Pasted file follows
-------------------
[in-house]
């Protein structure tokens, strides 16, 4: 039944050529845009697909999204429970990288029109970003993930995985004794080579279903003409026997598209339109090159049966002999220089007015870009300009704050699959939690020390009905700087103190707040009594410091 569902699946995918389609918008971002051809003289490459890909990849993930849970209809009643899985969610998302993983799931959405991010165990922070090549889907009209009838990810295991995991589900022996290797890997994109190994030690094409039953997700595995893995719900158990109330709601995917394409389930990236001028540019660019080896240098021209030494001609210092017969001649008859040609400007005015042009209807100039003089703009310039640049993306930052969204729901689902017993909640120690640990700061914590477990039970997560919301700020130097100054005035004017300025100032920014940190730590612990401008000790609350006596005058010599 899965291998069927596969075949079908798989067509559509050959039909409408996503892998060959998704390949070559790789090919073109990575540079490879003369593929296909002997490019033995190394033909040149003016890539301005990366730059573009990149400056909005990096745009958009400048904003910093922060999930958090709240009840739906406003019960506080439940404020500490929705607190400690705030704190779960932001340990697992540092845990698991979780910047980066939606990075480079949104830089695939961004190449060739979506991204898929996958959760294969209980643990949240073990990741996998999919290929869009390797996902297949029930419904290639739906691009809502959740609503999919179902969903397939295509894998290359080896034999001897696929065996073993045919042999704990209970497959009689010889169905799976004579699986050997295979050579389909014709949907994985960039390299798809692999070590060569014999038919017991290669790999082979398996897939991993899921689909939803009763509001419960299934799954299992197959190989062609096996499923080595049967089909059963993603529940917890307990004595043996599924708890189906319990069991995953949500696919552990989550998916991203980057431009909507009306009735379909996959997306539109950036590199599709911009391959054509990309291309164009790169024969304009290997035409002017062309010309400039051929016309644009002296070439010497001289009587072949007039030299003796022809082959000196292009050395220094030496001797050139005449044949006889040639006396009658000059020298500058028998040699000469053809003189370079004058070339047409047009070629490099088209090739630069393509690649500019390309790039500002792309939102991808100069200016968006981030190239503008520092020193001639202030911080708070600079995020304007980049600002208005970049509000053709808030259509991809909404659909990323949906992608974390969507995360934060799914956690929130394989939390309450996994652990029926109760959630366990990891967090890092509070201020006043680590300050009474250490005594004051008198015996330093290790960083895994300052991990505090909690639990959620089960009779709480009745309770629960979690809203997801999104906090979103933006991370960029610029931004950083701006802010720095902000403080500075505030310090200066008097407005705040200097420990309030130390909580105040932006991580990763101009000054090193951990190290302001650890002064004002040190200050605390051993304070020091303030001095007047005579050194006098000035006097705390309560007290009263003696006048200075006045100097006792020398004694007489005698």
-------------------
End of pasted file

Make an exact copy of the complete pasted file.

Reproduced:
[in-house]
């Protein structure tokens, strides 16, 4: 039944050529845009697909999204429970990288029109970003993930995985004794080579279903003409026997598209339109090159049966002999220089007015870009300009704050699959939690020390009905700087103190707040009594410091 569902699946995918389609918008971002051809003289490459890909990849993930849970209809009643899985969610998302993983799931959405991010165990922070090549889907009209009838990810295991995991589900022996290797890997994109190994030690094409039953997700595995893995719900158990109330709601995917394409389930990236001028540019660019080896240098021209030494001609210092017969001649008859040609400007005015042009209807100039003089703009310039640049993306930052969204729901689902017993909640120690640990700061914590477990039970997560919301700020130097100054005035004017300025100032920014940190730590612990401008000790609350006596005058010599 899965291998069927596969075949079908798989067509559509050959039909409408996503892998060959998704390949070559790789090919073109990575540079490879003369593929296909002997490019033995190394033909040149003016890539301005990366730059573009990149400056909005990096745009958009400048904003910093922060999930958090709240009840739906406003019960506080439940404020500490929705607190400690705030704190779960932001340990697992540092845990698991979780910047980066939606990075480079949104830089695939961004190449060739979506991204898929996958959760294969209980643990949240073990990741996998999919290929869009390797996902297949029930419904290639739906691009809502959740609503999919179902969903397939295509894998290359080896034999001897696929065996073993045919042999704990209970497959009689010889169905799976004579699986050997295979050579389909014709949907994985960039390299798809692999070590060569014999038919017991290669790999082979398996897939991993899921689909939803009763509001419960299934799954299992197959190989062609096996499923080595049967089909059963993603529940917890307990004595043996599924708890189906319990069991995953949500696919552990989550998916991203980057431009909507009306009735379909996959997306539109950036590199599709911009391959054509990309291309164009790169024969304009290997035409002017062309010309400039051929016309644009002296070439010497001289009587072949007039030299003796022809082959000196292009050395220094030496001797050139005449044949006889040639006396009658000059020298500058028998040699000469053809003189370079004058070339047409047009070629490099088209090739630069393509690649500019390309790039500002792309939102991808100069200016968006981030190239503008520092020193001639202030911080708070600079995020304007980049600002208005970049509000053709808030259509991809909404659909990323949906992608974390969507995360934060799914956690929130394989939390309450996994652990029926109760959630366990990891967090890092509070201020006043680590300050009474250490005594004051008198015996330093290790960083895994300052991990505090909690639990959620089960009779709480009745309770629960979690809203997801999104906090979103933006991370960029610029931004950083701006802010720095902000403080500075505030310090200066008097407005705040200097420990309030130390909580105040932006991580990763101009000054090193951990190290302001650890002064004002040190200050605390051993304070020091303030001095007047005579050194006098000035006097705390309560007290009263003696006048200075006045100097006792020398004694007489005698």